Reassigned Contract Allows CTA to Save $60,000 per Bus More Fuel-Efficient Buses Will Save Money
The Chicago Transit Authority is moving ahead with plans to lease 150 articulated hybrid buses to replace buses purchased in 1991 and 1995. Today, the CTA finalized financing plans with Traxis Financial Group of New Haven, Connecticut. The terms of the agreement allow CTA to lease the buses for 12 years and retain ownership at the conclusion of the lease. CTA's lease cost will be approximately $13.4 million per year. Leasing allows CTA to begin to take delivery of the buses later this year rather than waiting until sufficient capital funds are available to purchase.
Delivery of the New Flyer Hybrid articulated buses will begin in August 2008.
In December, the Chicago Transit Board approved reassignment of a contract option from King County Metro, Seattle's public transit agency, for the 60-foot hybrid buses manufactured by New Flyer Industries.
Assuming the last option of Seattle's contract allowed the CTA to lock in savings of $60,000 on the purchase price of each hybrid bus. In addition, CTA estimates that the hybrid technology will save the agency nearly $7 million annually in maintenance, parts and labor costs over buses currently in service including more than $900,000 annually in fuel costs.
"Older buses are costly to maintain and break down more frequently. This agreement provides a unique opportunity to fast forward improvements to our bus fleet and provide more reliable service, so we moved quickly to execute it," said CTA President Ron Huberman. "By working with Seattle and New Flyer, the CTA was able to lock in reduced pricing for these buses and will take delivery much faster than through a traditional order."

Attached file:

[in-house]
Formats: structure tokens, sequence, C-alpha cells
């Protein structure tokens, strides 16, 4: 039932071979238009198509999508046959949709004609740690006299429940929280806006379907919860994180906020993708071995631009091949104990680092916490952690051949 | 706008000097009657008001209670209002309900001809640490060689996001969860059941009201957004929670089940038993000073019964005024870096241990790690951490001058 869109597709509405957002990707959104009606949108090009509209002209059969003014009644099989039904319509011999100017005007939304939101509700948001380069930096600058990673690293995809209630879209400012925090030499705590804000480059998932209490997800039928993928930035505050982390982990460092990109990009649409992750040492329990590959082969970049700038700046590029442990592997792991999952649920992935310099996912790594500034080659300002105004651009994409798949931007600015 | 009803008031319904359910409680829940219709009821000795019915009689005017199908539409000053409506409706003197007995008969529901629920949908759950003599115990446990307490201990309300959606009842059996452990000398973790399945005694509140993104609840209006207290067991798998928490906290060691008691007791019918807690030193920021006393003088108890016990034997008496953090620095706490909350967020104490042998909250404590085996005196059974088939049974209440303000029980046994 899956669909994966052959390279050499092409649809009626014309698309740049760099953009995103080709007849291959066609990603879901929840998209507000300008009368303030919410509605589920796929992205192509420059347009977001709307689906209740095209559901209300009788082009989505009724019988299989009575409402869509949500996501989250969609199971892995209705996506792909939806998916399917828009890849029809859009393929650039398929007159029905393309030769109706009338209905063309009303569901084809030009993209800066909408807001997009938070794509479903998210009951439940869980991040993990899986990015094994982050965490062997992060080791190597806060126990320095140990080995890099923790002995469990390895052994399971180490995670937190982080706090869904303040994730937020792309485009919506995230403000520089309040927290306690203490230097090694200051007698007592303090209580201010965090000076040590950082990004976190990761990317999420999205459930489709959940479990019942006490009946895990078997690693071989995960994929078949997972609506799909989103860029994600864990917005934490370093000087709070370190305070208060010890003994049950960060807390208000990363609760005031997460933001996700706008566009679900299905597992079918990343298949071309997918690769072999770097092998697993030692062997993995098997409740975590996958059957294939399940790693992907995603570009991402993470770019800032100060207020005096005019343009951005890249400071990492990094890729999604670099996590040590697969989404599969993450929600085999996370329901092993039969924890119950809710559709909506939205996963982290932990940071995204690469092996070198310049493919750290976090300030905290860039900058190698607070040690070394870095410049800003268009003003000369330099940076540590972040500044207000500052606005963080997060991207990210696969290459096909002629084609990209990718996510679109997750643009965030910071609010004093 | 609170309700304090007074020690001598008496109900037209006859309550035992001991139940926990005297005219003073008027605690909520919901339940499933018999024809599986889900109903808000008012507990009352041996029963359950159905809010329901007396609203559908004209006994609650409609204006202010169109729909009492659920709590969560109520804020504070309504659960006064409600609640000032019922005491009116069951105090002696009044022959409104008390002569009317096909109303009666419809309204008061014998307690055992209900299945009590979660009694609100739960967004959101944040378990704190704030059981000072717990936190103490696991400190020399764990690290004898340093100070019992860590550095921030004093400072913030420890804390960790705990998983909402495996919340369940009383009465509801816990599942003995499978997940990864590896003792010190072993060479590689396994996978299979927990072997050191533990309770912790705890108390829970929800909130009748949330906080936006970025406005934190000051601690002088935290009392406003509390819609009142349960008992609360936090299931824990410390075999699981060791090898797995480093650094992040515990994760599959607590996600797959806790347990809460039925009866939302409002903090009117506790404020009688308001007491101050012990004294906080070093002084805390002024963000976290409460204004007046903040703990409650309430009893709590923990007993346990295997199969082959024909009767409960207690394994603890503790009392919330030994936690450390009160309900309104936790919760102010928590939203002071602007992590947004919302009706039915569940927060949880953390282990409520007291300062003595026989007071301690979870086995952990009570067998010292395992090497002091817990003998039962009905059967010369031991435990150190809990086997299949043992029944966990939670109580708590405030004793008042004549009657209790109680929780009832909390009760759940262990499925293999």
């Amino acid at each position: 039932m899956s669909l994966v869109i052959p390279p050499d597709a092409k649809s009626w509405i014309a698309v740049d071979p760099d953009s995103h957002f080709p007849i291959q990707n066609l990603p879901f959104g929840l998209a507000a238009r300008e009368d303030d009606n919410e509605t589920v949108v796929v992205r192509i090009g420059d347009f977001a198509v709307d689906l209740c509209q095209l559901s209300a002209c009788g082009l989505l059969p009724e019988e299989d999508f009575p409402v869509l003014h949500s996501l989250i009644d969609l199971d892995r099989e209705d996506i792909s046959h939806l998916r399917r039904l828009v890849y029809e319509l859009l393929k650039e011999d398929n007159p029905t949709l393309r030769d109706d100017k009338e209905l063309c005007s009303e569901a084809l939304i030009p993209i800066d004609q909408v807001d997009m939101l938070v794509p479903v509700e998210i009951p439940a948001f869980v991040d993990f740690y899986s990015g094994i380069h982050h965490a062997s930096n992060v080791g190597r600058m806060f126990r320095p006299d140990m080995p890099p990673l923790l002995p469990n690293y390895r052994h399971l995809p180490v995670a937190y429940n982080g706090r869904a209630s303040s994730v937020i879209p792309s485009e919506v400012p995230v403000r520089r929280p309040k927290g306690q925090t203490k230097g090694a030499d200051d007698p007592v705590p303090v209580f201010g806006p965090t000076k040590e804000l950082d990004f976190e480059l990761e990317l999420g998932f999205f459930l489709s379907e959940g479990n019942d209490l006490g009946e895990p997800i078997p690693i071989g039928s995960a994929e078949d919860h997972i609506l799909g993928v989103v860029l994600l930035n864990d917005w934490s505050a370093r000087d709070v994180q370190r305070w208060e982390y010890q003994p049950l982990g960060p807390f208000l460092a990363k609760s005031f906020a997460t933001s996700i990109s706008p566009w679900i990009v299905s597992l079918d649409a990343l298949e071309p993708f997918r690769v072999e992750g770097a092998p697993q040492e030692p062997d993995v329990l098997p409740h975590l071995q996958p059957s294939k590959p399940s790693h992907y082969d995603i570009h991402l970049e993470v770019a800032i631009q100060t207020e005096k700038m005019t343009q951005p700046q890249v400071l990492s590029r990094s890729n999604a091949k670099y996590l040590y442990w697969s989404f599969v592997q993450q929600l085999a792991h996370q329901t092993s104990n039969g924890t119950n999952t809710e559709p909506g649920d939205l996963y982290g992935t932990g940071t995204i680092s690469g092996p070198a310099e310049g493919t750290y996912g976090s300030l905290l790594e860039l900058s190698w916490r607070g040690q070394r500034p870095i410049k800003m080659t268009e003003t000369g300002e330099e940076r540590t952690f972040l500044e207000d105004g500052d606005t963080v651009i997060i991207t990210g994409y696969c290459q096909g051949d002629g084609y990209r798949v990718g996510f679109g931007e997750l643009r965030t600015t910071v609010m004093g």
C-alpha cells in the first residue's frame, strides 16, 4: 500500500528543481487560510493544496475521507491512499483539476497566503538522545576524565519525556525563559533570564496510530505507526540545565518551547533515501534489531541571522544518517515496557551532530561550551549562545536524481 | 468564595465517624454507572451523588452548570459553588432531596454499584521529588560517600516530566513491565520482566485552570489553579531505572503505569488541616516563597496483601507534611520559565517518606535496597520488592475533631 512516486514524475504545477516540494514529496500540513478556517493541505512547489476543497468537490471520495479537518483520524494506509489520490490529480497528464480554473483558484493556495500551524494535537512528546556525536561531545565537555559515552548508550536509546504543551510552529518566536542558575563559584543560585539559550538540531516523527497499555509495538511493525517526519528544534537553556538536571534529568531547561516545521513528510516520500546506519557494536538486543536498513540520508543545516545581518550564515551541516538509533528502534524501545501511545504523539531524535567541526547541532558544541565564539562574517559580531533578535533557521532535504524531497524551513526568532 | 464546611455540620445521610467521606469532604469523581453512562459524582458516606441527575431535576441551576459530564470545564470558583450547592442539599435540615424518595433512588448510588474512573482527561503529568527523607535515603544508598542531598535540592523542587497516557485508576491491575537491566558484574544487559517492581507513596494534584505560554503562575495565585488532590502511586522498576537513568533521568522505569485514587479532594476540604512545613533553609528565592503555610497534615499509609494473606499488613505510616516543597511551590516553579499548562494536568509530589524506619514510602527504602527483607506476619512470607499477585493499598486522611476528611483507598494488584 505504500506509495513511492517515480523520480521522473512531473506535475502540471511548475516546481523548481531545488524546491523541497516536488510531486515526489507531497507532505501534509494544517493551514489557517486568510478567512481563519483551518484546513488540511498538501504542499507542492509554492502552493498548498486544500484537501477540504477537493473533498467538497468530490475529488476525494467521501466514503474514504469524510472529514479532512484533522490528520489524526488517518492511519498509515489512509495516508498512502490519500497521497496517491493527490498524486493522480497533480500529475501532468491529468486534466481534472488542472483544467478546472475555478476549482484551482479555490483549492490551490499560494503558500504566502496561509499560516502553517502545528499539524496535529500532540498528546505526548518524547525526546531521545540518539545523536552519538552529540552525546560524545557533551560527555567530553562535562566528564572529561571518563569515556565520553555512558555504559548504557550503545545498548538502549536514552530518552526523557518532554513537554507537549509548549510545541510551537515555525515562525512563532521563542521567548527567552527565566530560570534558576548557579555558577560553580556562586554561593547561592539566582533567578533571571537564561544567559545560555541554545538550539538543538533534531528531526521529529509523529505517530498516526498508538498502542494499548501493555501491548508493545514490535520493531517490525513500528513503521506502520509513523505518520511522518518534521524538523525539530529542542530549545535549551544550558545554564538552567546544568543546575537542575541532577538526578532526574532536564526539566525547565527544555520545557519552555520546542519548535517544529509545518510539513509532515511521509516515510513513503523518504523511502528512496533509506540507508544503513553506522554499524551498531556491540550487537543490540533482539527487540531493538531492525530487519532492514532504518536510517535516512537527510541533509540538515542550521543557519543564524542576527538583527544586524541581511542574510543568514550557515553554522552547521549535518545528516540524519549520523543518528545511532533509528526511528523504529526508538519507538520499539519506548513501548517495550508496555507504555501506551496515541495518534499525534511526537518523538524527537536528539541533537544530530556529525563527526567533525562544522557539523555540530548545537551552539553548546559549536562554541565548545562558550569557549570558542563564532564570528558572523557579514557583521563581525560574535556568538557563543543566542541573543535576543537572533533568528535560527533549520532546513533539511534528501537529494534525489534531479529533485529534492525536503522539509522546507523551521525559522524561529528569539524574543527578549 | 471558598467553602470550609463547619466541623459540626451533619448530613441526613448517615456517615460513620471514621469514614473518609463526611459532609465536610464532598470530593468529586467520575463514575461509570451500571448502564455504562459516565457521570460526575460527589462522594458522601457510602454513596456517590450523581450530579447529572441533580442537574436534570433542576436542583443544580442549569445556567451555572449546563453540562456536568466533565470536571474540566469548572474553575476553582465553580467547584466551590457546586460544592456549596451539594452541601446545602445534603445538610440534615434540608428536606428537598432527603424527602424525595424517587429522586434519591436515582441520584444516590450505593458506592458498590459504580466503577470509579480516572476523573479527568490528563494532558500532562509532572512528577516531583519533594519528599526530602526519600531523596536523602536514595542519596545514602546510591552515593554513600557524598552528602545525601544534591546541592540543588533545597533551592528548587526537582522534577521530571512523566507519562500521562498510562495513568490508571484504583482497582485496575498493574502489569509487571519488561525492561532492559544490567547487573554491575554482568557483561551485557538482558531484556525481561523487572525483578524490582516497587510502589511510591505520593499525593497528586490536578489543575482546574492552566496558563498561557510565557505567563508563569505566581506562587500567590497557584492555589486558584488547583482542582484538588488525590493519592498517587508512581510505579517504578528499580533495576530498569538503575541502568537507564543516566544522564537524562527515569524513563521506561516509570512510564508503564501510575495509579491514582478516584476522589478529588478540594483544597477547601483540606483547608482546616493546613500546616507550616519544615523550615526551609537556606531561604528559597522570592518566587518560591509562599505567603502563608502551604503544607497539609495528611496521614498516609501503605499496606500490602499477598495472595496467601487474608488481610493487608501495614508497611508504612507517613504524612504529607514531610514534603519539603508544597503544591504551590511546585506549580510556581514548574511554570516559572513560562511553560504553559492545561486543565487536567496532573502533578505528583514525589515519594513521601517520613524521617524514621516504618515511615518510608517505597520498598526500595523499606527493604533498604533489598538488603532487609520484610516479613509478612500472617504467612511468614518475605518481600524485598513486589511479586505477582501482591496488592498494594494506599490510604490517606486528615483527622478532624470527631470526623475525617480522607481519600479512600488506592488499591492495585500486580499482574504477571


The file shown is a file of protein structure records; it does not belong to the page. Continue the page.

CTA's current fleet includes 378 buses that are 17 years old, and 385 buses that are 13 years old. The replacement buses are expected to begin delivery in August 2008 and CTA expects to have all 150 before summer 2009.
"The hybrids we have been testing have been performing well so we wanted to capitalize on the opportunity to pick up Seattle's contract option at a significant cost savings," said Chicago Transit Board Chairman Carole Brown. "The articulated buses will be able to accommodate more customers per bus while lessening the impact of our fleet on the environment – both benefits that are important to our customers."
The CTA has been testing 10 hybrid buses equipped with a parallel drive system, similar to a hybrid system found in a car. The 10 buses have recorded nearly 250,000 service miles since January 2007 and registered only one in-service failure. The 40-foot hybrid's average fuel consumption is 4.43 miles per gallon, a 77 percent improvement compared to the 1991 TMC buses they will be replacing. The 40-foot TMC buses average 2.5 miles per gallon.
Hybrid buses significantly reduce emissions compared with standard diesel buses and help CTA not only continue to meet but exceed the new emissions standard that became effective this year. Hybrid buses are quieter, cleaner and run more smoothly than conventional systems and new buses help to improve the reliability of CTA bus service for customers.
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